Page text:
MYTH: VITAMIN C CAN KEEP YOU FROM GETTING A COLD.
TRUTH: IT’S THE TIME OF YEAR WHEN YOU START SEEING MORE RUNNY NOSES AROUND THE SCHOOL YARD. AND YOUR OFFICE MATE IS BLOWING HIS NOSE MORE THAN USUAL. NOT TO MENTION, YOU HAVE TO GET ON A PLANE TO VISIT RELATIVES OVER THE HOLIDAYS.
So you decide it’s time to start taking your vitamin C supplements. But will the strict doses of vitamin C really prevent a cold or reduce the symptoms?
This controversial subject was revisited earlier this year in a meta-analysis, and according to P.K. Kaliban, a physician assistant with the
Torrance Memorial Physician Network, the conclusion was “that there was no significant effect in the reduction of developing a cold with vitamin C supplementation except for people involved in extreme physical activities, such as marathon runners.”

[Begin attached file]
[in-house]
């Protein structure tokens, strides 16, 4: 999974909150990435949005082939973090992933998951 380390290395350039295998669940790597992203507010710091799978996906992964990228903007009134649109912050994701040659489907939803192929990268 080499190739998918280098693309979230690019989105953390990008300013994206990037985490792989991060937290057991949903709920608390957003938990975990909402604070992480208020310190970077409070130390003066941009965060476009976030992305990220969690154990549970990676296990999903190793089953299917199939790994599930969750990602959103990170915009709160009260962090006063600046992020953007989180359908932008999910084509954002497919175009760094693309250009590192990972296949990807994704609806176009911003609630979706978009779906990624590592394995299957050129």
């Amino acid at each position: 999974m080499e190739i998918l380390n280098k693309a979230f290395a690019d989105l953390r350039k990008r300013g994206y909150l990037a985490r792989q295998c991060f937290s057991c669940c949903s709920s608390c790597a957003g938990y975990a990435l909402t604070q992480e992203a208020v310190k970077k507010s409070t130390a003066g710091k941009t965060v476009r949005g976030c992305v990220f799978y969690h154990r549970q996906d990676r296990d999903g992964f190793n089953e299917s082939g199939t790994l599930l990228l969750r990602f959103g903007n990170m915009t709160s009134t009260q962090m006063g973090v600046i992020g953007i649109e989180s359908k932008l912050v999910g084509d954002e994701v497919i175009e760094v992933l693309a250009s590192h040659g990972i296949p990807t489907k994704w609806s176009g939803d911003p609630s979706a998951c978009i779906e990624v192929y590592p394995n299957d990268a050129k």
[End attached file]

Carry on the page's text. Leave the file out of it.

So where did this myth originate? Two-time Nobel Prize winner Linus Pauling popularized this theory in the 1960s when he wrote Vitamin C and the Common Cold, urging people to take up to 50 times the daily recommended allowance of vitamin C to prevent multiple health issues, including colds. “The book was an instant best seller, and vitamin manufacturers could not keep up with the demand—later known as the ‘the Linus Pauling effect,’” says Kaliban.
However, don’t toss out those supplements just yet. There is some data showing a slight reduction in the duration of symptoms with those taking vitamin C. Kaliban says to remember there are many variables that are difficult to control when looking at this data.
Plus, “We can never underestimate the power of our minds,” she adds. “Even if results are simply a placebo effect, one ends up feeling better with a low-cost and safe regimen.”